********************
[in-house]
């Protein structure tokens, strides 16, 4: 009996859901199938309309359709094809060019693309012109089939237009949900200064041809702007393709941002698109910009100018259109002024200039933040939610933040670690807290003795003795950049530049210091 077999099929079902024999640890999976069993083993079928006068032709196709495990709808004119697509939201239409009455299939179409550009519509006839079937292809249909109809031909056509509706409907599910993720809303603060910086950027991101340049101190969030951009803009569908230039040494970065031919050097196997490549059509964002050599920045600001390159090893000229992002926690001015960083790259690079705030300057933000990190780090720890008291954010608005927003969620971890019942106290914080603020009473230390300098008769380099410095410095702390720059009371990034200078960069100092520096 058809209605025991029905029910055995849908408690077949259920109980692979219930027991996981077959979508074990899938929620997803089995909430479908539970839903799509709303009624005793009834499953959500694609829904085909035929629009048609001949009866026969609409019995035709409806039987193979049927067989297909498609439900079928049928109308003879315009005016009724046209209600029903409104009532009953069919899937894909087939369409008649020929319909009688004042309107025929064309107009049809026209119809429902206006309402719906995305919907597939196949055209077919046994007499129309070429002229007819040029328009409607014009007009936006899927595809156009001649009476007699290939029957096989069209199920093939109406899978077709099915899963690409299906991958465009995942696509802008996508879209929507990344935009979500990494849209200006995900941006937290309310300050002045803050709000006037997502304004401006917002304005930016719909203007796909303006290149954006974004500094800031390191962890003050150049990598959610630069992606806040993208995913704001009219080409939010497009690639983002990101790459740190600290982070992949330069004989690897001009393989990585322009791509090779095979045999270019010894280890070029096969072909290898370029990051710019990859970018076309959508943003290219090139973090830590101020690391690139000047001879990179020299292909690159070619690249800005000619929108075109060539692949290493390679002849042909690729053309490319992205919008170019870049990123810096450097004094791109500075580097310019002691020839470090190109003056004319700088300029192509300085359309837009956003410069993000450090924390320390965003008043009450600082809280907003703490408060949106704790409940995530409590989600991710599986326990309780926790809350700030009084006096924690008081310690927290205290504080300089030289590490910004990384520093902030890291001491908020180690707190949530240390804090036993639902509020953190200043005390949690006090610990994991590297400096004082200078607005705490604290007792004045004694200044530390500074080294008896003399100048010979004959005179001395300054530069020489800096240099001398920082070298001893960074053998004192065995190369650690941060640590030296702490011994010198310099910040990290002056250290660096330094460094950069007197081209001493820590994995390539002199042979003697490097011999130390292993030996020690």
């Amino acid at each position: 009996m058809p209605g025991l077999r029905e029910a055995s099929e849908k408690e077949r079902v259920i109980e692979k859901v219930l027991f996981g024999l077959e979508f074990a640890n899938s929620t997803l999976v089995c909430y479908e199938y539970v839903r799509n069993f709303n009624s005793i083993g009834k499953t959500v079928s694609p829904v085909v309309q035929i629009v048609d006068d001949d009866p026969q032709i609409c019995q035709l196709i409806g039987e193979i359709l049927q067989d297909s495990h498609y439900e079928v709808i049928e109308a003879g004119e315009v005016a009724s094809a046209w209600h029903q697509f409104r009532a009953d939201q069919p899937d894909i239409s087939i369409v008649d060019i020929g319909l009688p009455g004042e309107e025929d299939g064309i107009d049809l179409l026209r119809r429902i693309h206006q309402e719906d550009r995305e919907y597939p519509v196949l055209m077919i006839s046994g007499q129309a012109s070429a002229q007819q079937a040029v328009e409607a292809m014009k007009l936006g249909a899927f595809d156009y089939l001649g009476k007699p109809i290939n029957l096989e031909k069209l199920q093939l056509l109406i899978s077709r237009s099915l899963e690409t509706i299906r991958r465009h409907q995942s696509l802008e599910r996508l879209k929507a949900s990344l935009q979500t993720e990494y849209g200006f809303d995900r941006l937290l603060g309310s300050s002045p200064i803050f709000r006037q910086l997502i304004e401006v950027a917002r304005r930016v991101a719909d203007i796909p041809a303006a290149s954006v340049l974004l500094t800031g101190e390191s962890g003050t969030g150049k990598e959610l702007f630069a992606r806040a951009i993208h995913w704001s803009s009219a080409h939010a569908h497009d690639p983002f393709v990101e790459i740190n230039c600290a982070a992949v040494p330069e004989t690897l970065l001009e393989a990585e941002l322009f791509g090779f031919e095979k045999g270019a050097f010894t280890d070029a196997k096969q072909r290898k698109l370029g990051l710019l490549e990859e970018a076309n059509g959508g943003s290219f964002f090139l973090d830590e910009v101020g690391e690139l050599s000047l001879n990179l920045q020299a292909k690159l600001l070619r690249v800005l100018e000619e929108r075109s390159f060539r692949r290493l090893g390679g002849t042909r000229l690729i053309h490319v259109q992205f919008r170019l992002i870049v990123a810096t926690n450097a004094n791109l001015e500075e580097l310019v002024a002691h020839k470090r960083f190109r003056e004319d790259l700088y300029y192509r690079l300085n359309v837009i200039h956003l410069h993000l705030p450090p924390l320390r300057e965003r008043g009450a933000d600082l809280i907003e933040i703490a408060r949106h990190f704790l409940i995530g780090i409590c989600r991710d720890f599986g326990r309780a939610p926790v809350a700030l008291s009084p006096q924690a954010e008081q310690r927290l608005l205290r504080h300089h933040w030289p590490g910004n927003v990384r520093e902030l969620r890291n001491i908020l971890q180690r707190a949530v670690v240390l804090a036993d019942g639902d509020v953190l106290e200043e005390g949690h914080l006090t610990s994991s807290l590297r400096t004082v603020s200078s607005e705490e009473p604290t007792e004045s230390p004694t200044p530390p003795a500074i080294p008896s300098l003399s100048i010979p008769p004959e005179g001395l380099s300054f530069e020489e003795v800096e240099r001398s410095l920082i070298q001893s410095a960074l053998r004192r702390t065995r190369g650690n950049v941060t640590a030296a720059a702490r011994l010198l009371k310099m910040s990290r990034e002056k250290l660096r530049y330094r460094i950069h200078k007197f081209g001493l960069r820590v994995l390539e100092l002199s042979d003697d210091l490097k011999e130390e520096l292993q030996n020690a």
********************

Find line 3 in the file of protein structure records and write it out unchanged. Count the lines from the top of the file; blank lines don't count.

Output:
């Amino acid at each position: 009996m058809p209605g025991l077999r029905e029910a055995s099929e849908k408690e077949r079902v259920i109980e692979k859901v219930l027991f996981g024999l077959e979508f074990a640890n899938s929620t997803l999976v089995c909430y479908e199938y539970v839903r799509n069993f709303n009624s005793i083993g009834k499953t959500v079928s694609p829904v085909v309309q035929i629009v048609d006068d001949d009866p026969q032709i609409c019995q035709l196709i409806g039987e193979i359709l049927q067989d297909s495990h498609y439900e079928v709808i049928e109308a003879g004119e315009v005016a009724s094809a046209w209600h029903q697509f409104r009532a009953d939201q069919p899937d894909i239409s087939i369409v008649d060019i020929g319909l009688p009455g004042e309107e025929d299939g064309i107009d049809l179409l026209r119809r429902i693309h206006q309402e719906d550009r995305e919907y597939p519509v196949l055209m077919i006839s046994g007499q129309a012109s070429a002229q007819q079937a040029v328009e409607a292809m014009k007009l936006g249909a899927f595809d156009y089939l001649g009476k007699p109809i290939n029957l096989e031909k069209l199920q093939l056509l109406i899978s077709r237009s099915l899963e690409t509706i299906r991958r465009h409907q995942s696509l802008e599910r996508l879209k929507a949900s990344l935009q979500t993720e990494y849209g200006f809303d995900r941006l937290l603060g309310s300050s002045p200064i803050f709000r006037q910086l997502i304004e401006v950027a917002r304005r930016v991101a719909d203007i796909p041809a303006a290149s954006v340049l974004l500094t800031g101190e390191s962890g003050t969030g150049k990598e959610l702007f630069a992606r806040a951009i993208h995913w704001s803009s009219a080409h939010a569908h497009d690639p983002f393709v990101e790459i740190n230039c600290a982070a992949v040494p330069e004989t690897l970065l001009e393989a990585e941002l322009f791509g090779f031919e095979k045999g270019a050097f010894t280890d070029a196997k096969q072909r290898k698109l370029g990051l710019l490549e990859e970018a076309n059509g959508g943003s290219f964002f090139l973090d830590e910009v101020g690391e690139l050599s000047l001879n990179l920045q020299a292909k690159l600001l070619r690249v800005l100018e000619e929108r075109s390159f060539r692949r290493l090893g390679g002849t042909r000229l690729i053309h490319v259109q992205f919008r170019l992002i870049v990123a810096t926690n450097a004094n791109l001015e500075e580097l310019v002024a002691h020839k470090r960083f190109r003056e004319d790259l700088y300029y192509r690079l300085n359309v837009i200039h956003l410069h993000l705030p450090p924390l320390r300057e965003r008043g009450a933000d600082l809280i907003e933040i703490a408060r949106h990190f704790l409940i995530g780090i409590c989600r991710d720890f599986g326990r309780a939610p926790v809350a700030l008291s009084p006096q924690a954010e008081q310690r927290l608005l205290r504080h300089h933040w030289p590490g910004n927003v990384r520093e902030l969620r890291n001491i908020l971890q180690r707190a949530v670690v240390l804090a036993d019942g639902d509020v953190l106290e200043e005390g949690h914080l006090t610990s994991s807290l590297r400096t004082v603020s200078s607005e705490e009473p604290t007792e004045s230390p004694t200044p530390p003795a500074i080294p008896s300098l003399s100048i010979p008769p004959e005179g001395l380099s300054f530069e020489e003795v800096e240099r001398s410095l920082i070298q001893s410095a960074l053998r004192r702390t065995r190369g650690n950049v941060t640590a030296a720059a702490r011994l010198l009371k310099m910040s990290r990034e002056k250290l660096r530049y330094r460094i950069h200078k007197f081209g001493l960069r820590v994995l390539e100092l002199s042979d003697d210091l490097k011999e130390e520096l292993q030996n020690a």